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‘Women at Work’ Annual Survey Reveals New Trends

CNBC and Momentive in March announced the results of their joint annual “Women at Work” survey. The survey finds that working women are more ambitious than they were last year and almost half (49%) of working women describe themselves as “very ambitious” when it comes to their careers, up four points from the 2021 survey but still five points below the pre-pandemic 2020 survey. As seen in previous surveys, ambition remains the highest for women of color. 66% of Black women, 55% of Hispanic women, and 46% of Asian women say they are “very ambitious,” versus 44% of white women.

With a growing emphasis on diversity in the workplace, that ambition is paying off for women of color, as well as for younger women. 32% of 18–34-year-olds say their career has advanced in the last year, compared to 19% of 35–64-year-old women. Young women and women of color are also more likely than older women and white women to say they talk to their managers frequently about their career goals.

Overall, the survey finds 20% of working women say their career has advanced in the past 12 months, up six points from 2021, and more than a third (34%) of women in the workforce are “very satisfied” with the amount of career growth available to them at their current jobs, which is similar to the pre-pandemic level.

The survey also found that working mothers continue to have a tougher time in the workplace than other women. 29% percent of women with children under 18 say their career has taken a setback in the last 12 months, versus 18% of women with older children or no children. 23% of women with children under 18 say their salary is lower now than it was a year ago, versus 15% of women with no children and 17% of women with children 18 and older.

“Companies are boosting wages and offering big perks in the scramble to keep workers happy, but women who quit their jobs in the last year were more likely to be looking for better work-life integration than more cash or swag,” said Jon Cohen, chief research officer at Momentive. “These data indicate that working mothers, in particular, are prioritizing mental health as they work to accelerate their careers.”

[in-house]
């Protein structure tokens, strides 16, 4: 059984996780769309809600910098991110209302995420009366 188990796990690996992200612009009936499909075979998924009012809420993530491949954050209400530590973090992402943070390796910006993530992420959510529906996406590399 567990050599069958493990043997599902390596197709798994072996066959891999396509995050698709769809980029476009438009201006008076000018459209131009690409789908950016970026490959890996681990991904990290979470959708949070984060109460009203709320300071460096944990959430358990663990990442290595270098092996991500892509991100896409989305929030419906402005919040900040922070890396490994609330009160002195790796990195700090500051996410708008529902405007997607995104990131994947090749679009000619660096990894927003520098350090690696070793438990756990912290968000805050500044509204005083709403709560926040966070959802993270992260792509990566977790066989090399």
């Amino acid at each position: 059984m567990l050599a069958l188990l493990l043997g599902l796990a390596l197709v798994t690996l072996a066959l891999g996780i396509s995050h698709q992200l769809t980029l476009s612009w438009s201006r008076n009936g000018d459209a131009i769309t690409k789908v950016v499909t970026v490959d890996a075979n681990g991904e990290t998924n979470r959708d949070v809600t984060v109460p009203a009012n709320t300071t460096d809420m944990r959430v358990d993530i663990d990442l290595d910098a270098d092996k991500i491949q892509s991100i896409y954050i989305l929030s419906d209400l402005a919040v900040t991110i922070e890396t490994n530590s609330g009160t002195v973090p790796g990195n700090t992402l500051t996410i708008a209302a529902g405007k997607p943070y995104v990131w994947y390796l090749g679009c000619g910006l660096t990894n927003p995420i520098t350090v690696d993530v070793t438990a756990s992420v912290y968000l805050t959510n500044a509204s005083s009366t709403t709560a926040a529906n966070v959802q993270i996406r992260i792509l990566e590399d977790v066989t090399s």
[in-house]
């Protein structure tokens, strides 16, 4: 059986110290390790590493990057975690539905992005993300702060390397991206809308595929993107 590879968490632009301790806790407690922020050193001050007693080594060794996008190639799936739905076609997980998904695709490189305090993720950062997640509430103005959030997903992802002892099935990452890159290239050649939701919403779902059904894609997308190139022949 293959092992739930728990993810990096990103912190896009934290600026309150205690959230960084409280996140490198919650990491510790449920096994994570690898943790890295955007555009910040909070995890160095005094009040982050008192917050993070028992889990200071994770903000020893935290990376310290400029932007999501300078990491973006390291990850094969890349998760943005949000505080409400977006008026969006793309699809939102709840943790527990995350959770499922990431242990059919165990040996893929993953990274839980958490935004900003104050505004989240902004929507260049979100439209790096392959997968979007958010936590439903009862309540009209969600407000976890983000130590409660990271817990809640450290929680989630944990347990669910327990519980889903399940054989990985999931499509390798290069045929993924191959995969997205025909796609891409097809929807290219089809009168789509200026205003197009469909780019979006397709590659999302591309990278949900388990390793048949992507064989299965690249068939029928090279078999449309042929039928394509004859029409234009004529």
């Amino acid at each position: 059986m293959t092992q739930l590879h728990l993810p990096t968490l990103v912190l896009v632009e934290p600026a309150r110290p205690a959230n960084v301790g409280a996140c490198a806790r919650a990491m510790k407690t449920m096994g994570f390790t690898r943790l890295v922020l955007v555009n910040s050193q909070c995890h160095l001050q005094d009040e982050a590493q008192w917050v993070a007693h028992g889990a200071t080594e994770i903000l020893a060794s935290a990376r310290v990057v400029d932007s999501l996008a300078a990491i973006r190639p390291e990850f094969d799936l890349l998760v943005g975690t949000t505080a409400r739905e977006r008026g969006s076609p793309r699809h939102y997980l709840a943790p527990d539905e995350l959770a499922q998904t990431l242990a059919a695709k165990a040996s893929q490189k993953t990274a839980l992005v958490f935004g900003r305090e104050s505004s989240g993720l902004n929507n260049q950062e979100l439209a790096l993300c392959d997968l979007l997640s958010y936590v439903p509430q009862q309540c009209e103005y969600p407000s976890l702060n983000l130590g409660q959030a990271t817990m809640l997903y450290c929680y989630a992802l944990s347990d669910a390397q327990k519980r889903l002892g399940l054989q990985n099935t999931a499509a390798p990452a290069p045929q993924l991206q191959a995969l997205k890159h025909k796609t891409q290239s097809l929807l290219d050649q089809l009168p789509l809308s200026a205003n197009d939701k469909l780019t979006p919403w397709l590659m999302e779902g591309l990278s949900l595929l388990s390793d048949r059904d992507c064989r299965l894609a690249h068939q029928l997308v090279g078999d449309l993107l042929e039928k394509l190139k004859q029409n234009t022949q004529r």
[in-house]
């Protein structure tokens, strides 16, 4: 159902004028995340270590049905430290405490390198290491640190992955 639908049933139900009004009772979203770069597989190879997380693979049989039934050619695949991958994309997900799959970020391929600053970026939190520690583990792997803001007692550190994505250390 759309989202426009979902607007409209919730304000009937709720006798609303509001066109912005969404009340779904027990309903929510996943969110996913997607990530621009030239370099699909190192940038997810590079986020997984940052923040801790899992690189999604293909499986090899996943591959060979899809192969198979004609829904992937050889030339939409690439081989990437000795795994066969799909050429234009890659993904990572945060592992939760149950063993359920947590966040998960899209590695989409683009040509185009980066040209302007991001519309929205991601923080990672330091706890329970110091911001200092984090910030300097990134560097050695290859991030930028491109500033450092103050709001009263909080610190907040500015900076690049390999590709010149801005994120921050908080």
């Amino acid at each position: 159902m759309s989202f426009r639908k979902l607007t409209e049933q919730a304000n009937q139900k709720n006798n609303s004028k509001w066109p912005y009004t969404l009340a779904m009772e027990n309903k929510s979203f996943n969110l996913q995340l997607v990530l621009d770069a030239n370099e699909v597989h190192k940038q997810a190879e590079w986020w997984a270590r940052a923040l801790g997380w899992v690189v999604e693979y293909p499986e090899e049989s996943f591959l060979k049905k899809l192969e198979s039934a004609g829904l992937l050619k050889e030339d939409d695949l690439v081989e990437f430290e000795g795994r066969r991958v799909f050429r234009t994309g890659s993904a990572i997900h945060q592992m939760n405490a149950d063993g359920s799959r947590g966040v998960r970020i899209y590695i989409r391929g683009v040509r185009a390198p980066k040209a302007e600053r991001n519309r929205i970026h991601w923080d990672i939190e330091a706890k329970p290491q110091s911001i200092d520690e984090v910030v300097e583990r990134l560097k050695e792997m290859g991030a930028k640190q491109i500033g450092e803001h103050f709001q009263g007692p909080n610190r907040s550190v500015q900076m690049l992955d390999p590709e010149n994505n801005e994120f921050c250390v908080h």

Additional key findings from the survey include:
Career advances for women of color, but not higher salaries:
• 28% of Hispanic women and 26% of Black women say their careers have advanced in the last 12 months.
• 19% of Black women say they talk to their managers weekly about their careers, versus 13% of white women.
• 42% of white women say they are earning a higher salary than they were a year ago, versus 40% of Black women and 33% of Hispanic women.

Women are quitting jobs at the same rate as men: 
• 11% of women say they quit a job in the last 12 months, which is the same as men.
• Men are more likely than women to say they quit a job to take a new job that advanced their careers (45% of men who quit versus 37% of women who quit), or to take a job with a better salary (40% of men who quit versus 35% of women who quit).

Other reasons women quit: 
• 29% “didn’t want to deal with the stress anymore.”
• 11% over concerns about getting COVID-19 or a family member getting COVID-19.
• 9% to start their own business.
• 8% to take care of children full-time.
• Women with children under 18 are more likely to have thought about quitting their job than women with no children, but they were less likely to actually quit.
• 52% of women who considered quitting their job (but didn’t actually quit) say they thought about quitting because they don’t want to deal with the stress of work anymore, versus 41% of men who thought about quitting for that reason.

More than half of working women are still experiencing burnout:  
• Over half of women say their mental health suffers to the point of burnout because of their job, all or some of the time (54%), roughly unchanged from last year (53%).
• A quarter (24%) of women are working more hours now compared to a year ago, up from 19% a year ago, less than half (46%) are working about as many hours as before, similar to last year (47%), and 20% report working fewer hours now, down from 24%
last year.
• Around 3 in 10 (29%) women say the biggest source of work-related stress stems from being overwhelmed with work and 9% of women say their stress comes from a fear of losing their job.

Complete results of the survey can be found at: surveymonkey.com/curiosity/cnbc-women-at-work-2022.

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